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Life after Kurt begins

Alissa Widman Neese • Feb 18, 2014 at 12:11 PM

Margaretta Schools is laying the foundation for future facilities projects.

Extensive security upgrades for existing buildings and a new charter school building are two much-anticipated possibilities.

But after the district’s top official announced his departure this month, board members must first determine who will replace him before they proceed with any plans.    


At a Monday meeting, they provided few updates.

“It’s just beginning,” board president JoAnn McMahon said. “We should have some more details in the next couple weeks.”

On Monday, board members agreed to officially accept 12-year superintendent Ed Kurt’s resignation, albeit reluctantly.

This past week, Kurt accepted a job as Findlay Schools superintendent for the next three years, starting Aug. 1.

His last day with Margaretta Schools, his hometown district, is July 31.

“I feel we have worked through some trying times and improved (Margaretta Schools),” Kurt said in a resignation letter distributed to board members Wednesday. “It will be very difficult to leave the district. I will always be a Proud Polar Bear!”

Kurt thanked board members for their dedication and devotion in the letter, and said personal and professional growth motivated him to accept the new job.

Also at Monday’s meeting, Kurt briefed board members on district officials’ recent discussions with Dan Obrynba, director of educational architecture at OHM Advisors architectural firm.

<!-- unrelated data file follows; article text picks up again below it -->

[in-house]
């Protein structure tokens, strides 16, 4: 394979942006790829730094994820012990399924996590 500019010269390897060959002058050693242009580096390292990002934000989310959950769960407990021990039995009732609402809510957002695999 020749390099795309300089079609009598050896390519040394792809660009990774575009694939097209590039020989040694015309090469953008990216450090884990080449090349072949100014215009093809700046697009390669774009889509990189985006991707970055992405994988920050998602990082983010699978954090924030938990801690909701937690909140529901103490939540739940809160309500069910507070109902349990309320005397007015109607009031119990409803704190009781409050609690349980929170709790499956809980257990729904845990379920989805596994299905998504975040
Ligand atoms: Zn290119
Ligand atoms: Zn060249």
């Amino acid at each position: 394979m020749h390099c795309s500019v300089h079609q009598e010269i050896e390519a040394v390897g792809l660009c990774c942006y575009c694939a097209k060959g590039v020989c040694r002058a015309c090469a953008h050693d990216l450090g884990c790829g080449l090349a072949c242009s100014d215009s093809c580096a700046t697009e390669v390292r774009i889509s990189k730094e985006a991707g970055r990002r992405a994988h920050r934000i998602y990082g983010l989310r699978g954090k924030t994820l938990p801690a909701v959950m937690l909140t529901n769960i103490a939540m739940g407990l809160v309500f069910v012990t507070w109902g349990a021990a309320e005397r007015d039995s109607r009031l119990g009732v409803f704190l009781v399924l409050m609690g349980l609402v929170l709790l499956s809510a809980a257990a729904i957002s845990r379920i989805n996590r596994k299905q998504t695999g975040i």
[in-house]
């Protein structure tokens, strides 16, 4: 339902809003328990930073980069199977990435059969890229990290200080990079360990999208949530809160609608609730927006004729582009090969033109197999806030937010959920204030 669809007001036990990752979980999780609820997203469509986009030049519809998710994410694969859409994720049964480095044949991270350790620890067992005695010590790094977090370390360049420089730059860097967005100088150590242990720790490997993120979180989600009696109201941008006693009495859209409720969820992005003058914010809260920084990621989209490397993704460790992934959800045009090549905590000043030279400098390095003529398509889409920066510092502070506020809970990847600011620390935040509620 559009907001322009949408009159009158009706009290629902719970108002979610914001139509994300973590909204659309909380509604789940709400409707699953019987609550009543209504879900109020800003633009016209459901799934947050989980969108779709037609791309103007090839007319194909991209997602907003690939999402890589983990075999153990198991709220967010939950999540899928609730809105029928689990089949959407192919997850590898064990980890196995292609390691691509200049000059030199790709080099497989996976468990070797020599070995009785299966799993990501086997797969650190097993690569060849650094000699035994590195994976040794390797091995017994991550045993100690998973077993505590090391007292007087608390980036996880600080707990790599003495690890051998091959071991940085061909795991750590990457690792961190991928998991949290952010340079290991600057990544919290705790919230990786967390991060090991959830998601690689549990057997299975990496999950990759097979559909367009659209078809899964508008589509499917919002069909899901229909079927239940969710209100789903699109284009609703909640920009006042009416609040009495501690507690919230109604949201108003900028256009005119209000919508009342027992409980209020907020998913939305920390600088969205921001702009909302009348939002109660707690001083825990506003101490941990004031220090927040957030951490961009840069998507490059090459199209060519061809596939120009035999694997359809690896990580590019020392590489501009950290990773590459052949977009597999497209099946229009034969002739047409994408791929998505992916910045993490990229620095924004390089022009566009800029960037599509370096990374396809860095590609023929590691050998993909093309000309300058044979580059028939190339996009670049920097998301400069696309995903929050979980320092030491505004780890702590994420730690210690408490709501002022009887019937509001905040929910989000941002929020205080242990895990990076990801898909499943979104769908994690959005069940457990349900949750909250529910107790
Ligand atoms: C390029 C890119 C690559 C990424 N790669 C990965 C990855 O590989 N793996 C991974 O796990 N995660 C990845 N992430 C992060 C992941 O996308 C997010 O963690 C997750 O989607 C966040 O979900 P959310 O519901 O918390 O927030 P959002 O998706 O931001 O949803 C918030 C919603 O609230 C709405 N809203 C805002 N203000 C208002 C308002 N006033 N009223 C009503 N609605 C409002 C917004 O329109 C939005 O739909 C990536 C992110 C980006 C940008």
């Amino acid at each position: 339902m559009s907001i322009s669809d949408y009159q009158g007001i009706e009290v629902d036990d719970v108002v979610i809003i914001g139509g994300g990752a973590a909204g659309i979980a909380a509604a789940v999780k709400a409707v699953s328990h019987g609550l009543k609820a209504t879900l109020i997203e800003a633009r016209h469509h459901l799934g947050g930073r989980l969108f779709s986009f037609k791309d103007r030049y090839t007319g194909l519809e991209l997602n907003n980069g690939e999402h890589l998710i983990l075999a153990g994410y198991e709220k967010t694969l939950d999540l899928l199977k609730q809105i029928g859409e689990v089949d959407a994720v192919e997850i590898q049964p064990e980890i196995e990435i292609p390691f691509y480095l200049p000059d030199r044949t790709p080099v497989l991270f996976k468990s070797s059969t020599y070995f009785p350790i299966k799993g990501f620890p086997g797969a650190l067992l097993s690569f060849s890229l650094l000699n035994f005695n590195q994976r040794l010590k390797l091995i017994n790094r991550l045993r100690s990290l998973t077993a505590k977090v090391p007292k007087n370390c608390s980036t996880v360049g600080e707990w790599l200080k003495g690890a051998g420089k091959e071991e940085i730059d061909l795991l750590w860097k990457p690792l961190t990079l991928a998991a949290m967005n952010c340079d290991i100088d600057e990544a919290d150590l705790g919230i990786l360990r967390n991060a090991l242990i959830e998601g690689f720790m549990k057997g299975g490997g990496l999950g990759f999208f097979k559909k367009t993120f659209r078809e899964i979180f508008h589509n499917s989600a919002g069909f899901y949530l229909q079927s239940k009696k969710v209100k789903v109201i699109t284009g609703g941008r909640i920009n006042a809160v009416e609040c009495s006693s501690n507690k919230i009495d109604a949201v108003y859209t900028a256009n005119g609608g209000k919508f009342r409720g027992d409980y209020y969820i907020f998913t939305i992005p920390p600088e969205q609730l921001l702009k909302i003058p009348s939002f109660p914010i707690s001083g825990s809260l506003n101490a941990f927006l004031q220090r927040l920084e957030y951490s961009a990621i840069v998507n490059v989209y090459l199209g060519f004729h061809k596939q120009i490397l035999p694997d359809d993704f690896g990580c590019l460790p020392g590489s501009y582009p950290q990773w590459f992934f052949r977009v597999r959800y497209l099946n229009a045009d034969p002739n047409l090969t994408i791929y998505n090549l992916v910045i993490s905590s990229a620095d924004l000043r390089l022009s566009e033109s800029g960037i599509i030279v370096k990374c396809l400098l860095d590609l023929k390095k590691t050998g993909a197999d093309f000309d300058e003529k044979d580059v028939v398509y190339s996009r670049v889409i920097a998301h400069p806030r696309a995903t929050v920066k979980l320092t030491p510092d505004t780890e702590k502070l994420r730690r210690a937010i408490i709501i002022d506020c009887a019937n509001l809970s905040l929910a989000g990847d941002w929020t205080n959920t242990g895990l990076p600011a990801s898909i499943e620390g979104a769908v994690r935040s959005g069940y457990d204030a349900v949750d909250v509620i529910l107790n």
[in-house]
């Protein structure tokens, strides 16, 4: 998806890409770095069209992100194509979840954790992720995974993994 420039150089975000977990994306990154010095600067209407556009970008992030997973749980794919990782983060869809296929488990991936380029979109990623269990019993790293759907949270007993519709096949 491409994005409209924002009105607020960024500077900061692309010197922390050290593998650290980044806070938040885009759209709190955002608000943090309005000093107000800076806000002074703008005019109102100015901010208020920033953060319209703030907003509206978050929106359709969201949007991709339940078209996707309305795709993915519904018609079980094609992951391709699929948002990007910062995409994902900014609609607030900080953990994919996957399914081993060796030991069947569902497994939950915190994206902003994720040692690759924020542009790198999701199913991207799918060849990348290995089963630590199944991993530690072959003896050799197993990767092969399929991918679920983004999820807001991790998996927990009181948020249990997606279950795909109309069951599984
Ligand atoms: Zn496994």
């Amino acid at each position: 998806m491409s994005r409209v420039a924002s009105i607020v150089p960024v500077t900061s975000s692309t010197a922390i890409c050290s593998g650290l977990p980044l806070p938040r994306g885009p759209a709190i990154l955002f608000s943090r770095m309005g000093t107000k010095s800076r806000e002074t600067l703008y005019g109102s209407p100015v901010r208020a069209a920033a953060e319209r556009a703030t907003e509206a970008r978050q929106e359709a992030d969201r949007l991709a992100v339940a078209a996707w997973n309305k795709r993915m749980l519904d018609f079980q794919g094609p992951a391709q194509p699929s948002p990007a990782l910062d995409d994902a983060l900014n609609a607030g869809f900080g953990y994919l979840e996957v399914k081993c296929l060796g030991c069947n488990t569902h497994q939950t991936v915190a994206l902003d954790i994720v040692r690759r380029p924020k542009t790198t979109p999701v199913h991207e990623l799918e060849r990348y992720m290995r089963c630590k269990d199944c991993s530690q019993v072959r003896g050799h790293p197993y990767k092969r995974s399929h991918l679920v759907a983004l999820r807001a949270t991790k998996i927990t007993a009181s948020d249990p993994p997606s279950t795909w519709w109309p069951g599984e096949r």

The group met at a conference and didn’t commit to any projects, but spoke with him to gather ideas about future construction possibilities, Kurt said.

Margaretta Schools is currently pursuing state and local grants totaling more than $50,000, which could help alleviate costs for security upgrades — a top priority of any facilities project, district treasurer Jude Hammond said.

“Security and safety at both of our buildings are primary concerns,” Hammond said. “We’ll continue to keep it as part of our discussions involving our permanent improvement funds, if we’re unable to secure funding from those grants”

Kurt also provided board members with a map Monday indicating where a future building for its charter school, Townsend Community School, could be built.

The new building project is still in the preliminary planning stage and board members haven’t approved any construction, he said. Builders would likely construct the facility behind Margaretta High School, near Main Street and the school’s existing fitness center and agricultural building, according to the map.

Board members concluded Monday’s meeting with a closeddoor discussion about plans to employ a new superintendent. No action followed, and McMahon said board members will likely brief the community about their plans in March.

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